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Introducing Towera Vinkhumbo

Growing up and living in Blantyre, Malawi, Towera Vinkhumbo is now a national sporting icon and a role model to many aspiring athletes in Malawi and beyond. She plays for both the Malawi National Netball and Football teams. Her performance in the international arena during numerous Commonwealth Games and Netball World Cups brought her to the attention of talent scouts. She now plays for Glasgow’s Strathclyde Sirens in the Superleague. Towera has teamed up with EMMS as an ambassador for our work to create a climate of change for girls in Malawi. Here she shares her experience of visiting Mulanje Mission Hospital.

Speaking up for girls in Malawi

As a sports person, I’ve met a lot of challenges. I worked hard to have this opportunity to play professionally because representing my country makes me very happy. But I hadn’t appreciated the challenges girls face in rural Malawi today.

We visited schools and clinics where girls as young as 14 were having babies. They are missing out on education, they are facing pressure from their families to marry and they are not being supported by the fathers of the babies.

It was really sad to see young girls who are supposed to be at school but who are pregnant at the age of 14 years old. Then the fathers deny responsibility. It is very sad. Instead of this kid finishing school, she’s taking care of the kids at home. If they marry, then often the dads only stay with them for a short period of time and then divorce. Then they have to go back to their parents and just spend their days at home.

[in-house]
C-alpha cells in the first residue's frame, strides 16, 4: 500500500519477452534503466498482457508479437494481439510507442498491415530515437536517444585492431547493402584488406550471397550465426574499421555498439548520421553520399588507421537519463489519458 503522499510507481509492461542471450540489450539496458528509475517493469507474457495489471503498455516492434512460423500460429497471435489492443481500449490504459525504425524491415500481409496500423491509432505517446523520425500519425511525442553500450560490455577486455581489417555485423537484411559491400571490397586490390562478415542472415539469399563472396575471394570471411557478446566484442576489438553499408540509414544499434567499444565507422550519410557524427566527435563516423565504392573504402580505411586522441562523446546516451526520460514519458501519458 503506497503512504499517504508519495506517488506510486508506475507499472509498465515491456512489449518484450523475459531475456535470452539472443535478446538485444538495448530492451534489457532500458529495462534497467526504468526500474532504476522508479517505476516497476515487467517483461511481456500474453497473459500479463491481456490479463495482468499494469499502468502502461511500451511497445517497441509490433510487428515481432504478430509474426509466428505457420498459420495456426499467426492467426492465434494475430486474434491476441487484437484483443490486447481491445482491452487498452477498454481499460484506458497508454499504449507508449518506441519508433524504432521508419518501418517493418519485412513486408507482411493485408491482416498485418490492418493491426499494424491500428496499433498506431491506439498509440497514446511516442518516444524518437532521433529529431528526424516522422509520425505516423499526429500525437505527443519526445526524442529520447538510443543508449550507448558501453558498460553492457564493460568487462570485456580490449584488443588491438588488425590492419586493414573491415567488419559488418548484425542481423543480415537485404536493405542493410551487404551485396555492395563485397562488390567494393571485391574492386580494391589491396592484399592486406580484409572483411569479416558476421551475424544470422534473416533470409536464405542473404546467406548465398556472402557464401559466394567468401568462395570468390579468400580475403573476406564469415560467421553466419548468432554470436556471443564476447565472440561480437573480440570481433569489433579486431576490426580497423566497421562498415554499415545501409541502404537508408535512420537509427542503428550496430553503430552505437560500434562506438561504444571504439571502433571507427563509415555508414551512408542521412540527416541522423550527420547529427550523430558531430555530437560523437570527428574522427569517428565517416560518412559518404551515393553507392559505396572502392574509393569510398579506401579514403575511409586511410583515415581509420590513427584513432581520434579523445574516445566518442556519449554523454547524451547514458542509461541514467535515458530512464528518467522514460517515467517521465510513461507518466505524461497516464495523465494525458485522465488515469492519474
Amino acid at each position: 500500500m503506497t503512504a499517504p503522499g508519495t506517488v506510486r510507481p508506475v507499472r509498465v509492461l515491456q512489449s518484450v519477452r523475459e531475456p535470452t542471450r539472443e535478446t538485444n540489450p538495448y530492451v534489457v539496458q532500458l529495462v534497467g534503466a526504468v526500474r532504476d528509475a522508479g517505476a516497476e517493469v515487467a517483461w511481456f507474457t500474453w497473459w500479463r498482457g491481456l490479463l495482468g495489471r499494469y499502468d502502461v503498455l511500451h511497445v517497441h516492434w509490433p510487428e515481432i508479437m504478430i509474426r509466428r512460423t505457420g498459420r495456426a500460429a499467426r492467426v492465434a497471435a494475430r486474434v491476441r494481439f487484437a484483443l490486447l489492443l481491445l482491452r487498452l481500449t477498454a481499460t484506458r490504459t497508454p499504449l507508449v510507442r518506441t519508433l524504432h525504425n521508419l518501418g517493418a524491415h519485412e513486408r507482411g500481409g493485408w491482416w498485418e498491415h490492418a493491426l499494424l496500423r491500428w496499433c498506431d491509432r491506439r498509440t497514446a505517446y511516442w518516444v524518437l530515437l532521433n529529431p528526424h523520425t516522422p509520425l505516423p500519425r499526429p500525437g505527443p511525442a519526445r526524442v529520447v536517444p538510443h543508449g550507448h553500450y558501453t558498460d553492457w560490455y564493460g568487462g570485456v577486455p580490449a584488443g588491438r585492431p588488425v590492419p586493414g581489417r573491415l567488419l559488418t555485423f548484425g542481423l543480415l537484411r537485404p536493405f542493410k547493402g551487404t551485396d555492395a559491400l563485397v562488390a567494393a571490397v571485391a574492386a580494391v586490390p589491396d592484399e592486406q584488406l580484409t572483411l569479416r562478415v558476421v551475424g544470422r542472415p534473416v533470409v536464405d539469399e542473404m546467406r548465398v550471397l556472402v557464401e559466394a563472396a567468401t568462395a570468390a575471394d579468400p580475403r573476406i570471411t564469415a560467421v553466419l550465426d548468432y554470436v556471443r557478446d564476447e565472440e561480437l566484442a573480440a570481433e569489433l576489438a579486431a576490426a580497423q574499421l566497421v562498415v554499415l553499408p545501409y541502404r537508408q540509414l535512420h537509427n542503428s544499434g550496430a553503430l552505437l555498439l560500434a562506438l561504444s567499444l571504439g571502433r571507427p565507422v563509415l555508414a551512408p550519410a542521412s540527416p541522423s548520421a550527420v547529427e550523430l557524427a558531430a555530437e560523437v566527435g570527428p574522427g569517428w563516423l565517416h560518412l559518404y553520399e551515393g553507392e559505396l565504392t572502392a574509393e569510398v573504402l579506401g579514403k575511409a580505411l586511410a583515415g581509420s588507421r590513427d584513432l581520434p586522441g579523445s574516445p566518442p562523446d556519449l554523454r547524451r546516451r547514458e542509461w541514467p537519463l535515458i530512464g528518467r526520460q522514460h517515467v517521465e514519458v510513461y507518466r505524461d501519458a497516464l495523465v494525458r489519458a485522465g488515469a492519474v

I had a sister. she died at the age of 17 years old. She was pregnant at age 16 and went into labour after 7 months. The baby survived, but I lost my sister. I was 13 years old. My dad lost his daughter, and worried what the future would hold for his other young daughters.

At Mulanje Mission Hospital I saw girls being given fresh opportunities. Young women who have babies are receiving vocational training in carpentry, welding and tailoring. Others are returning to school.

Youth clubs are formed to encourage one another on how they can build their future. In their groups, they learn how to avoid teenage pregnancy, how they can succeed in their education. They plant vegetables and do poultry farming and use the money raised to buy school books, pens and pencils and share with one another.

The demand for support among these young women is high. With more funds, many girls can be saved from early marriages and early pregnancies. These girls should be helped so that in the future they can start their own businesses, get jobs and be able to care for themselves and their young families.

Towera is backing the Climate of Change for Girls appeal and we’ll share more of her experience at Mulanje Mission Hospital in the coming months. Thanks, Towera!


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